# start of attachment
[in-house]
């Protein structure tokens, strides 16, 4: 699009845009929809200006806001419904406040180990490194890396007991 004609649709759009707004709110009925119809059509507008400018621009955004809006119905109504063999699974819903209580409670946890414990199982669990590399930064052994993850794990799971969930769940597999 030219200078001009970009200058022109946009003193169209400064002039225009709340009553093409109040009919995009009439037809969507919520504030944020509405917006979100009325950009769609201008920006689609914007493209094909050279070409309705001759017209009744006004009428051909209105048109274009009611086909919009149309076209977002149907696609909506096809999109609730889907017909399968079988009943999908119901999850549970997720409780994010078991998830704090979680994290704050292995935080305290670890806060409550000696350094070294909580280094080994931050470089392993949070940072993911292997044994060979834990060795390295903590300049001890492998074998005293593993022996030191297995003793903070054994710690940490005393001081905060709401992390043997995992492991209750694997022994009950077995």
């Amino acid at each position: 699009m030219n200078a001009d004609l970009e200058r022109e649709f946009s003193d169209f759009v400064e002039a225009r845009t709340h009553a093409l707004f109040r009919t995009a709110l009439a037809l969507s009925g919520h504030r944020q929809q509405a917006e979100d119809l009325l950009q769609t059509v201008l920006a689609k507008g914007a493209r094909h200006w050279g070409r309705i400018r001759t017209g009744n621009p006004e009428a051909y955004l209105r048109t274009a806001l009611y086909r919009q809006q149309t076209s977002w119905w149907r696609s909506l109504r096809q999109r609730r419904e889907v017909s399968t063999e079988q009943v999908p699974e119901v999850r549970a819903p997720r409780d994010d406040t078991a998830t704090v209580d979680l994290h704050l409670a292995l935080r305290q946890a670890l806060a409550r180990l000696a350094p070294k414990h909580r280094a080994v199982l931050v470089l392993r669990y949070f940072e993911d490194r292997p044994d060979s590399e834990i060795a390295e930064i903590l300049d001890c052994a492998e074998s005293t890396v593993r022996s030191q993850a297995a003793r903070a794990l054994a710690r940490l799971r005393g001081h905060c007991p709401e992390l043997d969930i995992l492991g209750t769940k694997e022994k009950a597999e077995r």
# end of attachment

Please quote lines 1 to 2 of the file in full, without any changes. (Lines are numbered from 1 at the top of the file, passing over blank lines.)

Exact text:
[in-house]
């Protein structure tokens, strides 16, 4: 699009845009929809200006806001419904406040180990490194890396007991 004609649709759009707004709110009925119809059509507008400018621009955004809006119905109504063999699974819903209580409670946890414990199982669990590399930064052994993850794990799971969930769940597999 030219200078001009970009200058022109946009003193169209400064002039225009709340009553093409109040009919995009009439037809969507919520504030944020509405917006979100009325950009769609201008920006689609914007493209094909050279070409309705001759017209009744006004009428051909209105048109274009009611086909919009149309076209977002149907696609909506096809999109609730889907017909399968079988009943999908119901999850549970997720409780994010078991998830704090979680994290704050292995935080305290670890806060409550000696350094070294909580280094080994931050470089392993949070940072993911292997044994060979834990060795390295903590300049001890492998074998005293593993022996030191297995003793903070054994710690940490005393001081905060709401992390043997995992492991209750694997022994009950077995």